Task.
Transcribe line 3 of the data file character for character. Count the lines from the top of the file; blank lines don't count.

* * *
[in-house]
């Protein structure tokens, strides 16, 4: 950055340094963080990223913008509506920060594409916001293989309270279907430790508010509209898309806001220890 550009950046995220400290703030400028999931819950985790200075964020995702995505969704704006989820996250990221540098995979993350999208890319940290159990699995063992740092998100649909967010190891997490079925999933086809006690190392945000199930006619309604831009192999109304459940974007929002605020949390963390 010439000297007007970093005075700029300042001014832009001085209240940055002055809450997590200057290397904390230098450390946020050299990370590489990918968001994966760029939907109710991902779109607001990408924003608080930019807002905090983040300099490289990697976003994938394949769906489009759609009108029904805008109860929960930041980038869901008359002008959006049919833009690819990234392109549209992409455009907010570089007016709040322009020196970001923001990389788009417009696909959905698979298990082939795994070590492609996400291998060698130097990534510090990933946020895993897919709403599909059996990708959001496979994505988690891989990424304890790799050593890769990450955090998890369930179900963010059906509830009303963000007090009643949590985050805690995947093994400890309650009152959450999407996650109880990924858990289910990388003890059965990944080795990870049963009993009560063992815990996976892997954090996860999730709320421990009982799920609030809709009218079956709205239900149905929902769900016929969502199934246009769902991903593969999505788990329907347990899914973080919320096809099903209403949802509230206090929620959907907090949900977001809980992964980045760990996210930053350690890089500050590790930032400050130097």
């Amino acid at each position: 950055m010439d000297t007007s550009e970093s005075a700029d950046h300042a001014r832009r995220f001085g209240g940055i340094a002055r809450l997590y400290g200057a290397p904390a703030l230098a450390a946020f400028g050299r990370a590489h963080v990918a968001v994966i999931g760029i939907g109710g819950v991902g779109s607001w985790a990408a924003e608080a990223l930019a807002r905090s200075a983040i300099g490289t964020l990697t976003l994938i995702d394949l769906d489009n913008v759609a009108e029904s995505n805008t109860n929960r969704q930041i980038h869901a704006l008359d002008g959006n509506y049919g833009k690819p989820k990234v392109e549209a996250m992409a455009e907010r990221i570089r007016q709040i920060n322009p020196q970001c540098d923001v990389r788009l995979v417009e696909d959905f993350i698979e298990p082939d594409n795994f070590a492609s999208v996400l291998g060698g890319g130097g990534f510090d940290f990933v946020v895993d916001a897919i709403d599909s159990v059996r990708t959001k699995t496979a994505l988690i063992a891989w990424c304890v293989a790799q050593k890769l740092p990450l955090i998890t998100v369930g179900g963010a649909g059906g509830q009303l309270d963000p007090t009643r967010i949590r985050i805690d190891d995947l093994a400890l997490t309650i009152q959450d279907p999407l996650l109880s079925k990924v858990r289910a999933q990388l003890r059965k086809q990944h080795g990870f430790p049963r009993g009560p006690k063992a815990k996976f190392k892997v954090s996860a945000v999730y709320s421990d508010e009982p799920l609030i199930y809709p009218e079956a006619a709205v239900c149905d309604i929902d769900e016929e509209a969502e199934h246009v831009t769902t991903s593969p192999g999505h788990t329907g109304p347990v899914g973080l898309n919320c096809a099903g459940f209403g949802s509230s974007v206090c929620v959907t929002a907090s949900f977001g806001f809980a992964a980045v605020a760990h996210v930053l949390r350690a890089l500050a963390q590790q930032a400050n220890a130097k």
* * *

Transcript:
């Amino acid at each position: 950055m010439d000297t007007s550009e970093s005075a700029d950046h300042a001014r832009r995220f001085g209240g940055i340094a002055r809450l997590y400290g200057a290397p904390a703030l230098a450390a946020f400028g050299r990370a590489h963080v990918a968001v994966i999931g760029i939907g109710g819950v991902g779109s607001w985790a990408a924003e608080a990223l930019a807002r905090s200075a983040i300099g490289t964020l990697t976003l994938i995702d394949l769906d489009n913008v759609a009108e029904s995505n805008t109860n929960r969704q930041i980038h869901a704006l008359d002008g959006n509506y049919g833009k690819p989820k990234v392109e549209a996250m992409a455009e907010r990221i570089r007016q709040i920060n322009p020196q970001c540098d923001v990389r788009l995979v417009e696909d959905f993350i698979e298990p082939d594409n795994f070590a492609s999208v996400l291998g060698g890319g130097g990534f510090d940290f990933v946020v895993d916001a897919i709403d599909s159990v059996r990708t959001k699995t496979a994505l988690i063992a891989w990424c304890v293989a790799q050593k890769l740092p990450l955090i998890t998100v369930g179900g963010a649909g059906g509830q009303l309270d963000p007090t009643r967010i949590r985050i805690d190891d995947l093994a400890l997490t309650i009152q959450d279907p999407l996650l109880s079925k990924v858990r289910a999933q990388l003890r059965k086809q990944h080795g990870f430790p049963r009993g009560p006690k063992a815990k996976f190392k892997v954090s996860a945000v999730y709320s421990d508010e009982p799920l609030i199930y809709p009218e079956a006619a709205v239900c149905d309604i929902d769900e016929e509209a969502e199934h246009v831009t769902t991903s593969p192999g999505h788990t329907g109304p347990v899914g973080l898309n919320c096809a099903g459940f209403g949802s509230s974007v206090c929620v959907t929002a907090s949900f977001g806001f809980a992964a980045v605020a760990h996210v930053l949390r350690a890089l500050a963390q590790q930032a400050n220890a130097k």